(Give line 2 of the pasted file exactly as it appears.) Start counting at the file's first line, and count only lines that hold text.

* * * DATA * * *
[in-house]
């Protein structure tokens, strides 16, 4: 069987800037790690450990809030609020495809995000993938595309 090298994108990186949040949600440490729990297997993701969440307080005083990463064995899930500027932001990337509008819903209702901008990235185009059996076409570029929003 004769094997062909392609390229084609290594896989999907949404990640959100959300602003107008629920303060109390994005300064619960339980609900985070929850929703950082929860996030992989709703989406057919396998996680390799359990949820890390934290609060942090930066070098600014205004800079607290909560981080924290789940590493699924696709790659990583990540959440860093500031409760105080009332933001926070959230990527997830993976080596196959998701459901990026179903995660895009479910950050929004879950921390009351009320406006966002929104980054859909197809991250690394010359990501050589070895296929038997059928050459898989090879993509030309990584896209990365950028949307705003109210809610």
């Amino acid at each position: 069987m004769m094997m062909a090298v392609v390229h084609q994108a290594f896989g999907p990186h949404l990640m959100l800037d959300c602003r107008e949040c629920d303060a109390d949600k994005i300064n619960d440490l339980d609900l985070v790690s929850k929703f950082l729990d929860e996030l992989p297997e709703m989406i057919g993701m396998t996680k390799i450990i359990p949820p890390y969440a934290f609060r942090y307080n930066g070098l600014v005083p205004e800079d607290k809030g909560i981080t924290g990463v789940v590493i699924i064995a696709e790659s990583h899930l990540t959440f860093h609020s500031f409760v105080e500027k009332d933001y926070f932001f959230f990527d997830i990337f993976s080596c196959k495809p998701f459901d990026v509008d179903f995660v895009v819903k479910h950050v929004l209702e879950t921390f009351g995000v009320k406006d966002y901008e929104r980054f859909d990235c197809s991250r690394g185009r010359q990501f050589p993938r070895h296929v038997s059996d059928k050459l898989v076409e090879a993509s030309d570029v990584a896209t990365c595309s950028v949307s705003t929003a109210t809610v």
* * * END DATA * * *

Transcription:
């Protein structure tokens, strides 16, 4: 069987800037790690450990809030609020495809995000993938595309 090298994108990186949040949600440490729990297997993701969440307080005083990463064995899930500027932001990337509008819903209702901008990235185009059996076409570029929003 004769094997062909392609390229084609290594896989999907949404990640959100959300602003107008629920303060109390994005300064619960339980609900985070929850929703950082929860996030992989709703989406057919396998996680390799359990949820890390934290609060942090930066070098600014205004800079607290909560981080924290789940590493699924696709790659990583990540959440860093500031409760105080009332933001926070959230990527997830993976080596196959998701459901990026179903995660895009479910950050929004879950921390009351009320406006966002929104980054859909197809991250690394010359990501050589070895296929038997059928050459898989090879993509030309990584896209990365950028949307705003109210809610």